How to Sell Your Comic Book Collection (and Profit) 
This is a comprehensive guide to help you sell your comic book collection and profit in 2022.
We’re going to be covering everything you need to know to sell correctly and maximize your profit. This includes topics like:
- The (many) ways that you can sell your comic book collection
- How to determine the true condition of your comic books
- Comic book sale grouping strategies to maximize your revenue
- …and much, much more.
If you’re looking for a high-paying side-hustle opportunity selling your comic books, this guide is for you.
Let’s get into everything you need to know for a successful comic book sale.
Chapter 1: Preparing for the Comic Book Sale Process
Chapter 2: How to Profit from Selling Your Comic Books: Navigating the Sale Process
Chapter 3: 55 (More) Tips for Selling Your Comic Books for Profit
Chapter 4: Can’t Sell Your Comic Books?
Are you looking to sell your comic books for profit? You’re in the right place.
Whether you’re looking to sell a single comic book or want to start a side hustle selling your comic book collection, the experts at Dylan Universe compiled this guide to help you maximize your profits and navigate the comic book sale process confidently.
Selling your comics can be very profitable, and especially rewarding when you get a fair price for your collection and sale efforts.
It isn’t all about profits, though. Selling a comic book collection means that you’re helping fans like you find their next great home in the hands of a fellow comic book enthusiast, continuing the memories and story for someone else in the fandom. For a lot of collectors, it’s rewarding to know that their comic books are being loved and enjoyed by other enthusiasts in the field.
No matter what prompted you to start the sale process, the team at Dylan Universe Comics is here to help. Below, we drew up a guide to walk you through your sale process from start to finish and will give you an overview of the best industry tips to help make your comic collection sale a success.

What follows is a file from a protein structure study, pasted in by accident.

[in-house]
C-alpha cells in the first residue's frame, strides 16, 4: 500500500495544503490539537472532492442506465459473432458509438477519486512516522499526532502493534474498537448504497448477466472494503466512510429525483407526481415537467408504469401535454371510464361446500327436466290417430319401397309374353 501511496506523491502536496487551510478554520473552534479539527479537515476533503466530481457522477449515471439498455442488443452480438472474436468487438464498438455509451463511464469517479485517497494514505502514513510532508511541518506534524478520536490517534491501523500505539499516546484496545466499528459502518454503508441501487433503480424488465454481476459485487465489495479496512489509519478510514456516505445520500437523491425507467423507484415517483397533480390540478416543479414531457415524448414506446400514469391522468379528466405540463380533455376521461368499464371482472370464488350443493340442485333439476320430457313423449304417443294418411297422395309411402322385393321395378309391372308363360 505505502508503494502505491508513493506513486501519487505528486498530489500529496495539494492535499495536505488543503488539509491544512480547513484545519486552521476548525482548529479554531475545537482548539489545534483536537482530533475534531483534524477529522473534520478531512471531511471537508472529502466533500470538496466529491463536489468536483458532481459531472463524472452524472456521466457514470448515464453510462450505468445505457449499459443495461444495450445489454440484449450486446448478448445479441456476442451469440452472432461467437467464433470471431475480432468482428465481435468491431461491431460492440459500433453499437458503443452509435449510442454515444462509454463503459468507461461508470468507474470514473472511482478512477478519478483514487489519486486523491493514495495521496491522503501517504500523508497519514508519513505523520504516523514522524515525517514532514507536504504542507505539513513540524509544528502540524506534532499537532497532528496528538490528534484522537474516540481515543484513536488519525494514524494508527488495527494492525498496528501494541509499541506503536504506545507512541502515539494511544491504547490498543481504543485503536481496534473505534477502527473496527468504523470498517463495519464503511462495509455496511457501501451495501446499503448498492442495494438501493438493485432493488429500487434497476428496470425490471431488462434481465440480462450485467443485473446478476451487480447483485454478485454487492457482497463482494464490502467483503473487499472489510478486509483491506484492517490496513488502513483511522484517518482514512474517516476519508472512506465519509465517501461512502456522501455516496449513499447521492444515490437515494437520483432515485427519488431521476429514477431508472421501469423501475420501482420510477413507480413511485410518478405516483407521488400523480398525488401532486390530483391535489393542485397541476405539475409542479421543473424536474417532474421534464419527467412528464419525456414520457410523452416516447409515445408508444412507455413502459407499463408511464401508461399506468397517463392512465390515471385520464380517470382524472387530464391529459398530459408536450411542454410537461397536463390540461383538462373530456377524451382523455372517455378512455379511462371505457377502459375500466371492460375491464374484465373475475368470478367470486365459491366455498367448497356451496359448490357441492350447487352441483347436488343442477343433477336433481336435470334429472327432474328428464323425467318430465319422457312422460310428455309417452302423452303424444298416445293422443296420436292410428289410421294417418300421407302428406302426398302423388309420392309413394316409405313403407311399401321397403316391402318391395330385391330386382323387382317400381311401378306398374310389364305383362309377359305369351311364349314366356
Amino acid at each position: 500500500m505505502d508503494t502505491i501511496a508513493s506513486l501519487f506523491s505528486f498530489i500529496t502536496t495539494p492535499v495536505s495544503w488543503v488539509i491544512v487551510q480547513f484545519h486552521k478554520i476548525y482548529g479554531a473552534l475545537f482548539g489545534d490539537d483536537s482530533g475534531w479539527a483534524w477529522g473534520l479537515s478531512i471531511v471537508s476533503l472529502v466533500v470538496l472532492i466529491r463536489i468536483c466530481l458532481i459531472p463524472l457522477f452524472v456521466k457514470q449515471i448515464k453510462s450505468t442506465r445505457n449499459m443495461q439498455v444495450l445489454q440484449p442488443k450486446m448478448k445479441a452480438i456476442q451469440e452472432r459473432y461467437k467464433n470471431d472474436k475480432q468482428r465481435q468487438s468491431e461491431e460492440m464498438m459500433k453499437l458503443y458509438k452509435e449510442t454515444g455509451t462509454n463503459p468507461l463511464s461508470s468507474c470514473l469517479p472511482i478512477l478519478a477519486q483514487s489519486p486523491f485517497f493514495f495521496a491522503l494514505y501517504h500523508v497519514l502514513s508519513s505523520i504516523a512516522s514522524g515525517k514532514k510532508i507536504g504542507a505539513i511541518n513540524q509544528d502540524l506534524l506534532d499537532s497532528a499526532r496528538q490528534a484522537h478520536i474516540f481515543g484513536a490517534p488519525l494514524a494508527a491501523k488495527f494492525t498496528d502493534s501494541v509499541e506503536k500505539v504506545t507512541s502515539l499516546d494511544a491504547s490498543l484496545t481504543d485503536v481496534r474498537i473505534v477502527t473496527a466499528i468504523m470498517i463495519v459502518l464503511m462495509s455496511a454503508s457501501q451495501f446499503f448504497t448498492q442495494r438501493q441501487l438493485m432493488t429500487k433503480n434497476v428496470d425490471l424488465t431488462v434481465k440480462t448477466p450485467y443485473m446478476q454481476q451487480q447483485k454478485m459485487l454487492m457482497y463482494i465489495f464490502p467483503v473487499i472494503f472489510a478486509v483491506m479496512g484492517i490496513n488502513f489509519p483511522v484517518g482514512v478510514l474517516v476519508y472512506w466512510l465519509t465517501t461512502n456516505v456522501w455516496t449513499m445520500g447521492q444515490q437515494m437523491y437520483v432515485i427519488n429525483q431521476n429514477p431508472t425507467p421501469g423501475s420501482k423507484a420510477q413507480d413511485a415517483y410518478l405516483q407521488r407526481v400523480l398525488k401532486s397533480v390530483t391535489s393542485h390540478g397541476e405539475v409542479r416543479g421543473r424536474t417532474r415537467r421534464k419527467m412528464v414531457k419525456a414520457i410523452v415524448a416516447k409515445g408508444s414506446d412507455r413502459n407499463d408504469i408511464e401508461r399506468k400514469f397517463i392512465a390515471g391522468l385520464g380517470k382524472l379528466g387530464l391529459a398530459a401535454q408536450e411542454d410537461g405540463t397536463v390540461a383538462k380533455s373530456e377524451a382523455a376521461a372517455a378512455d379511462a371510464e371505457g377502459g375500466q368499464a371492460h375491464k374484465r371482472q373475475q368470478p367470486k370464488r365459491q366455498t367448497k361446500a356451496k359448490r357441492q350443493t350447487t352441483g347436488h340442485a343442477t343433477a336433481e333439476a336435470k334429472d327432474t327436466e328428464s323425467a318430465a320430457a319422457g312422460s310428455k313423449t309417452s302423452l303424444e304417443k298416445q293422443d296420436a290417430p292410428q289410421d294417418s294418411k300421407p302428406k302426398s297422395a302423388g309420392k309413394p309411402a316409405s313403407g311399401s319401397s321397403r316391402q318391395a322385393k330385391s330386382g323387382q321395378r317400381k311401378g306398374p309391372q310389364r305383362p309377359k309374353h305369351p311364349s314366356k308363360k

Really, this article is meant to be a guide to everything you need to know to sell your comic book collection. That’s why we’re pulling back the curtain on some of the best practices to get the most out of your comic book sales. To best do this, we’ve divided this guide into two main parts:
- Selling your comic books to a dealer
- Selling your comic books by yourself
All of these parts will be separated into steps and “chapters” to help you walk through a successful sale process from start to finish — and will have you well on your way to making significant money with your comic book collection.
Chapter 1: Preparing for the Comic Book Sale Process
CHAPTER SUMMARY: In this chapter, we’ll dive into how you can best arrange your collection to determine the most competitive options to sell.
If you’re new to the selling process, this will help you get a grasp on what the market is looking for, and how you can make the most out of each book sold.
Later on, we’ll be getting into the more detailed elements of the sale process, such as how to track your sales, assign costs, and find reputable selling opportunities for your comics.
Arranging Your Comic Books for Sale
The first step in selling your comic books is to arrange all of the options that you have for a potential sale. You may have comics around the house or that are kept in storage. These are good places to start and can help you to determine how many you may have in a complete series or for total sale.